Monday, March 3, 2014

Defense Of Villainy Part 3


Defense of Villainy Part 3
 
   I cannot speak with any amount of authority on race, even though I am myself “raced” as Toni Morrison puts it. I can’t speak on it because the color of my skin was never something that set me apart, making me a member of the “other” by society. Being made an “other” by society because I’m gay I can speak on, yet not like someone who lived through the AIDS Crisis of the 80’s and 90’s or of the Stonewall Riots in ’69.
    White Privilege has kept my life from being, directly, affected by racism. T hough I do not consider myself a racist, this lack of personal experience with racism left me in a place of racial ignorance, especially where the history of this country is concerned.
It’s through my artistic expression that I can hope to bridge as least some of the gap between my ignorance and a sect of human experience otherwise foreign to me. But, if I am going to claim my right to artistic expression in telling the stories that I want, need, have to tell, then the question of my responsibility is answered in education.
    If I’m going to explore stories about race as a white person, then I need to attempt to understand this country’s history: that the birth of our country’s industry was born on the backs of slaves; that in first drafting of what would become our Constitution, the northern delegates traded away ending slavery in the late 1700’s for the ability to tax southern exports (Kevin R.C. Gutzman, James Madison and the Making of America); that South Carolina, the first state to secede from the Union, did so on the basis that the Northern States were not honoring the Fugitive Slave Act of 1855; that The Chicago Times denounced the Gettysburg address for suggesting Negros were created equal to whites; what the Reconstruction was; why Rayford W. Logan in The Betrayal of the Negro calls 1890-1940 the “nadir of American race relations” where after the Civil War African Americans were legislated to second class status; how some northern towns became known as “sundown towns” because African Americans were threatened with death if they remained overnight; how lynchings occurred as far north as Duluth; how the Civil Rights Movement resulted from the  connecting thread running through all of this history. (James W. Loewen, Lies My Teacher Told Me: Everything Your American History Textbook Got Wrong)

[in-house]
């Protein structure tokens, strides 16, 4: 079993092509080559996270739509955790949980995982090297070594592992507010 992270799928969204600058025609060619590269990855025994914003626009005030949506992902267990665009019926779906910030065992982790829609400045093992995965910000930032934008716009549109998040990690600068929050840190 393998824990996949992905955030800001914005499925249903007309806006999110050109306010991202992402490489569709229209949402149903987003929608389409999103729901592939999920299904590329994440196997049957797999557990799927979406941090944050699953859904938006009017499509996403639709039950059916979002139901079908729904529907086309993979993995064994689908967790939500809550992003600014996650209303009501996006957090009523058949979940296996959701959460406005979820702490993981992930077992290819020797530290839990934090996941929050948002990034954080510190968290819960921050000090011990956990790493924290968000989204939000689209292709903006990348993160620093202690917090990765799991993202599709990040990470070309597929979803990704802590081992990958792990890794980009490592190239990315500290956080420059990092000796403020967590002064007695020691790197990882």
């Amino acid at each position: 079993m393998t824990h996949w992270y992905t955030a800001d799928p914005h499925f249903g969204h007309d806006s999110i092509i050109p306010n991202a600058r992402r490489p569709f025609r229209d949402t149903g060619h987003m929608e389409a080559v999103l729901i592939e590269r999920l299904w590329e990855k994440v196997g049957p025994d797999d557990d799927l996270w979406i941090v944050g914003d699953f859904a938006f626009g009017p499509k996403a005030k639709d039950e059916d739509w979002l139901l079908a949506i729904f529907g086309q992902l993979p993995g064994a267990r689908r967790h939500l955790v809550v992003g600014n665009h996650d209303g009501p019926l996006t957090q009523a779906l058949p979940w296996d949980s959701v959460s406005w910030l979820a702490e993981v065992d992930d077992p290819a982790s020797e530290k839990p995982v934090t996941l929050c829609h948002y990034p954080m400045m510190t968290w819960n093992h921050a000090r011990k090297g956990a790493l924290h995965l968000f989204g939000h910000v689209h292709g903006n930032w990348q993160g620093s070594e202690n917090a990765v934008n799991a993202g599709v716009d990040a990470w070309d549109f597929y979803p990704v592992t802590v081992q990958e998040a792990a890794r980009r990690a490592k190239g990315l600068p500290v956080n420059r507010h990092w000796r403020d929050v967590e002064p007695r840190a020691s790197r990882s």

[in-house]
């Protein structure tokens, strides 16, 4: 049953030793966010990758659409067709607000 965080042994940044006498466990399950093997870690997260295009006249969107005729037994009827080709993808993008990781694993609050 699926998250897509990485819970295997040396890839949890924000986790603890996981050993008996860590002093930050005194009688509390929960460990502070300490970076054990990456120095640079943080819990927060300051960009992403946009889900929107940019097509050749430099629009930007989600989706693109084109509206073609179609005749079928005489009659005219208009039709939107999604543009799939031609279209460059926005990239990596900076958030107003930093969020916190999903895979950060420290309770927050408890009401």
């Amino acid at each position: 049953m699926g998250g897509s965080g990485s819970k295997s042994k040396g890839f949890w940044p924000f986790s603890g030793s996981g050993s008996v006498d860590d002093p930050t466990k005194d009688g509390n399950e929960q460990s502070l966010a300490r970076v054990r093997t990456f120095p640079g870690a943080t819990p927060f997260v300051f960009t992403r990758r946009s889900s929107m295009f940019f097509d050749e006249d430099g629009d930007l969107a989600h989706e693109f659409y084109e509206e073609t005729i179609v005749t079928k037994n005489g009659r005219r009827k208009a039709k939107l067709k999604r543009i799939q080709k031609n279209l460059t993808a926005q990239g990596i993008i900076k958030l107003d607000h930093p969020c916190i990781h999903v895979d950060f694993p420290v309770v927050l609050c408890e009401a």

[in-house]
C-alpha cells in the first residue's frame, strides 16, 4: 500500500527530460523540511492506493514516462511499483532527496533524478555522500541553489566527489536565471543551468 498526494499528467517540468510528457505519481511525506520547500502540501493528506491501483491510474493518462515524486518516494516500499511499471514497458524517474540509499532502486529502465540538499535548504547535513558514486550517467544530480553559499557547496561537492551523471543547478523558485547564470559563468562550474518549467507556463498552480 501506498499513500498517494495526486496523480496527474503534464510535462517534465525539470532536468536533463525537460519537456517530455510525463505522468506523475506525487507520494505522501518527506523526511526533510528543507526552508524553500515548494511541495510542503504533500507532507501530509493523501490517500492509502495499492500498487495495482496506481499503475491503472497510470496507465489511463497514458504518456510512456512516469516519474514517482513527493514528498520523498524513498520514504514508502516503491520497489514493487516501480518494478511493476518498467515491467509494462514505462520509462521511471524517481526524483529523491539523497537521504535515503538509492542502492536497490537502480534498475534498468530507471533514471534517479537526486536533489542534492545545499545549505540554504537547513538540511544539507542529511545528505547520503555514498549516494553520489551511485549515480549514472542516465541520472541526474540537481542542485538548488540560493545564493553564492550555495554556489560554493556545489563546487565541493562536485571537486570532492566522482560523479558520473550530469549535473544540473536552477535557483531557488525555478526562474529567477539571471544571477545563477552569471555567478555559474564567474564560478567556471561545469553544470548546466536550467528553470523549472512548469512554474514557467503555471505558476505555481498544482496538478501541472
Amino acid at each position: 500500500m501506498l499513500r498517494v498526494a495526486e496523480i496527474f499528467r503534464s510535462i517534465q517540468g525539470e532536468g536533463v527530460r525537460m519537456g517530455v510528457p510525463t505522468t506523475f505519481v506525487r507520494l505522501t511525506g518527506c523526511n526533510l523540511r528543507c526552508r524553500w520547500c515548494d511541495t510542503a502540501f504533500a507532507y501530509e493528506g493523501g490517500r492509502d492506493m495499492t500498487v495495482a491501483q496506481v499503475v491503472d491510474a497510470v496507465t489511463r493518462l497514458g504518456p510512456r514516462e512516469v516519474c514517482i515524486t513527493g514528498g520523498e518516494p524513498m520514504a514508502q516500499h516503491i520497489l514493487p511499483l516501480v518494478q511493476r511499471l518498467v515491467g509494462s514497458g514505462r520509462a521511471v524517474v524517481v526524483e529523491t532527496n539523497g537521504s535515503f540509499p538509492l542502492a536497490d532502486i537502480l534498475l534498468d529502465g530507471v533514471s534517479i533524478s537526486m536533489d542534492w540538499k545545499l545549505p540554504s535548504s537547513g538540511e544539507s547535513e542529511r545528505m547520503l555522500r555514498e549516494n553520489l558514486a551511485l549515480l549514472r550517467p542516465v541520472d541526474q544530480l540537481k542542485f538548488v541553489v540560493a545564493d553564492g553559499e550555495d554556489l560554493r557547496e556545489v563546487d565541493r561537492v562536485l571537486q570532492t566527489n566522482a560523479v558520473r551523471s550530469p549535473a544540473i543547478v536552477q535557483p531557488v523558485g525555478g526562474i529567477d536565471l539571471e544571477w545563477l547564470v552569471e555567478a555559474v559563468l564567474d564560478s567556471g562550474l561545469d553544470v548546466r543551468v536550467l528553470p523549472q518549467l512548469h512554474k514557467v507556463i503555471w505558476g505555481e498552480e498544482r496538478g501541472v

I needed to try to understand, as Hamden Rice put it in his Daily Kos blog, Most of You have No Idea what Martin Luther King Actually Did:
“My father told me with a sort of cold fury, “Dr. King ended the terror of living in the south.’”
“Lunch counters and buses were crucial symbolic planes of struggle that the civil rights movement used to dramatize the issue, but the main suffering in the south did not come from our inability to drink from the same fountain, ride in the front of the bus or eat lunch at Woolworth’s.
“It was that white people, mostly white men, occasionally went berserk, and grabbed random black people, usually men, and lynched them. You all know about lynching. But you may forget or not know that white people also randomly beat black people, and the black people could not fight back, for fear of even worse punishment.”